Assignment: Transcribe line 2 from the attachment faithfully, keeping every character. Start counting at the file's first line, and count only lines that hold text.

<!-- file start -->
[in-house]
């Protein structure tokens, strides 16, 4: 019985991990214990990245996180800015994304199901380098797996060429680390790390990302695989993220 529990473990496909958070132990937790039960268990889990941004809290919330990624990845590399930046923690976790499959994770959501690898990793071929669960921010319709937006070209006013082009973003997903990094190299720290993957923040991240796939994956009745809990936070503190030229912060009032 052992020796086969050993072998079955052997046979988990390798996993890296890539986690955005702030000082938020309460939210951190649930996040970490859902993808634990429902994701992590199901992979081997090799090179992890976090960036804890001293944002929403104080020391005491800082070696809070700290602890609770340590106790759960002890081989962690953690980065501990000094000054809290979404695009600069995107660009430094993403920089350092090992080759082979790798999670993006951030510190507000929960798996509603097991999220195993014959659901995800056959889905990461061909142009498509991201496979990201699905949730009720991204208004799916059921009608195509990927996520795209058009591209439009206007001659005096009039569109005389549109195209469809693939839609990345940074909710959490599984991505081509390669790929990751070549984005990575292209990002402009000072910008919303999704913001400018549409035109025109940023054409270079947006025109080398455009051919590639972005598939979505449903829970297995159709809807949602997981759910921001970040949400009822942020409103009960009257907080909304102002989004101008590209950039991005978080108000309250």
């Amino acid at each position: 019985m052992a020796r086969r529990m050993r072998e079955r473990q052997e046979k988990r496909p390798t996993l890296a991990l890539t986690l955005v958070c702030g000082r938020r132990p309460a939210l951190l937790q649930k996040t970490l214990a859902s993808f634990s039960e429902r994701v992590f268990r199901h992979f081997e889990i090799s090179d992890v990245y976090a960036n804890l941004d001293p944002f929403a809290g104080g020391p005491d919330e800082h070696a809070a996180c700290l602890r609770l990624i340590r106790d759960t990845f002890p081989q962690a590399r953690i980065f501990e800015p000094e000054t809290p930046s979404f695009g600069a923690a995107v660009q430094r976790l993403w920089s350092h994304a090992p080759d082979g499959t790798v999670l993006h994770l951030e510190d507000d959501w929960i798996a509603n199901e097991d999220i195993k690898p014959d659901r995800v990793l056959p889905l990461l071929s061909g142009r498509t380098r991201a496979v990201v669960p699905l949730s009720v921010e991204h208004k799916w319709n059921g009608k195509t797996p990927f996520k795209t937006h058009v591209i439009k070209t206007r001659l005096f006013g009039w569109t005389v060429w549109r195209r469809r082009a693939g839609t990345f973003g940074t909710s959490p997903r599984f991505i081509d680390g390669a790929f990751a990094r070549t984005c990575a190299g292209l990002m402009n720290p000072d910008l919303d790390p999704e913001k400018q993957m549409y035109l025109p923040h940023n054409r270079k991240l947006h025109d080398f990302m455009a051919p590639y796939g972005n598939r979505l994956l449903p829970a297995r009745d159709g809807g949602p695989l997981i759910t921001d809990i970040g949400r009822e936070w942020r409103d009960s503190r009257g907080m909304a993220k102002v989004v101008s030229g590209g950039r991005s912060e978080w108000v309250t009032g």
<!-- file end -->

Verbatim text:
């Protein structure tokens, strides 16, 4: 019985991990214990990245996180800015994304199901380098797996060429680390790390990302695989993220 529990473990496909958070132990937790039960268990889990941004809290919330990624990845590399930046923690976790499959994770959501690898990793071929669960921010319709937006070209006013082009973003997903990094190299720290993957923040991240796939994956009745809990936070503190030229912060009032 052992020796086969050993072998079955052997046979988990390798996993890296890539986690955005702030000082938020309460939210951190649930996040970490859902993808634990429902994701992590199901992979081997090799090179992890976090960036804890001293944002929403104080020391005491800082070696809070700290602890609770340590106790759960002890081989962690953690980065501990000094000054809290979404695009600069995107660009430094993403920089350092090992080759082979790798999670993006951030510190507000929960798996509603097991999220195993014959659901995800056959889905990461061909142009498509991201496979990201699905949730009720991204208004799916059921009608195509990927996520795209058009591209439009206007001659005096009039569109005389549109195209469809693939839609990345940074909710959490599984991505081509390669790929990751070549984005990575292209990002402009000072910008919303999704913001400018549409035109025109940023054409270079947006025109080398455009051919590639972005598939979505449903829970297995159709809807949602997981759910921001970040949400009822942020409103009960009257907080909304102002989004101008590209950039991005978080108000309250």